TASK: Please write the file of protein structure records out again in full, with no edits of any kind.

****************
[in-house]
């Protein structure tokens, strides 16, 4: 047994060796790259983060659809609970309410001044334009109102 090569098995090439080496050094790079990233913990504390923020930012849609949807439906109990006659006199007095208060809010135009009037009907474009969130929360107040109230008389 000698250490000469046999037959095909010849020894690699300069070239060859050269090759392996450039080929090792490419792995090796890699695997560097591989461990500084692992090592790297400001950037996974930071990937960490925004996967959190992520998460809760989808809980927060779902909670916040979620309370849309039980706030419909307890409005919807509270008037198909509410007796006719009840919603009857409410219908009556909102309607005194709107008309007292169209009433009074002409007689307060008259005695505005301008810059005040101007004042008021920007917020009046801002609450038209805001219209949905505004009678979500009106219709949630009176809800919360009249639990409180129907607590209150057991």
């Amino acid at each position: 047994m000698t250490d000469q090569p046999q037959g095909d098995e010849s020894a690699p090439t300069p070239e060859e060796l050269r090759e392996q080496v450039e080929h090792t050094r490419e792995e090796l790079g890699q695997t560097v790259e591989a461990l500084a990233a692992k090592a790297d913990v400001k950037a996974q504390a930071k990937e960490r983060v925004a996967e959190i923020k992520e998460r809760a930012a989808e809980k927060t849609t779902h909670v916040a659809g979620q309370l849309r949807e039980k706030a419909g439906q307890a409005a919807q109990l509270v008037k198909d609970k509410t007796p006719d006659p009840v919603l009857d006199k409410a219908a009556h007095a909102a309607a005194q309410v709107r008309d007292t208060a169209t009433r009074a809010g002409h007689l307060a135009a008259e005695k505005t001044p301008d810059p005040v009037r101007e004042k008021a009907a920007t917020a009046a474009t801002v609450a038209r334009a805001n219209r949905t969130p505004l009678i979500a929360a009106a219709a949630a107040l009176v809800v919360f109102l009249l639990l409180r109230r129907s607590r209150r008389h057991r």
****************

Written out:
[in-house]
């Protein structure tokens, strides 16, 4: 047994060796790259983060659809609970309410001044334009109102 090569098995090439080496050094790079990233913990504390923020930012849609949807439906109990006659006199007095208060809010135009009037009907474009969130929360107040109230008389 000698250490000469046999037959095909010849020894690699300069070239060859050269090759392996450039080929090792490419792995090796890699695997560097591989461990500084692992090592790297400001950037996974930071990937960490925004996967959190992520998460809760989808809980927060779902909670916040979620309370849309039980706030419909307890409005919807509270008037198909509410007796006719009840919603009857409410219908009556909102309607005194709107008309007292169209009433009074002409007689307060008259005695505005301008810059005040101007004042008021920007917020009046801002609450038209805001219209949905505004009678979500009106219709949630009176809800919360009249639990409180129907607590209150057991």
């Amino acid at each position: 047994m000698t250490d000469q090569p046999q037959g095909d098995e010849s020894a690699p090439t300069p070239e060859e060796l050269r090759e392996q080496v450039e080929h090792t050094r490419e792995e090796l790079g890699q695997t560097v790259e591989a461990l500084a990233a692992k090592a790297d913990v400001k950037a996974q504390a930071k990937e960490r983060v925004a996967e959190i923020k992520e998460r809760a930012a989808e809980k927060t849609t779902h909670v916040a659809g979620q309370l849309r949807e039980k706030a419909g439906q307890a409005a919807q109990l509270v008037k198909d609970k509410t007796p006719d006659p009840v919603l009857d006199k409410a219908a009556h007095a909102a309607a005194q309410v709107r008309d007292t208060a169209t009433r009074a809010g002409h007689l307060a135009a008259e005695k505005t001044p301008d810059p005040v009037r101007e004042k008021a009907a920007t917020a009046a474009t801002v609450a038209r334009a805001n219209r949905t969130p505004l009678i979500a929360a009106a219709a949630a107040l009176v809800v919360f109102l009249l639990l409180r109230r129907s607590r209150r008389h057991r």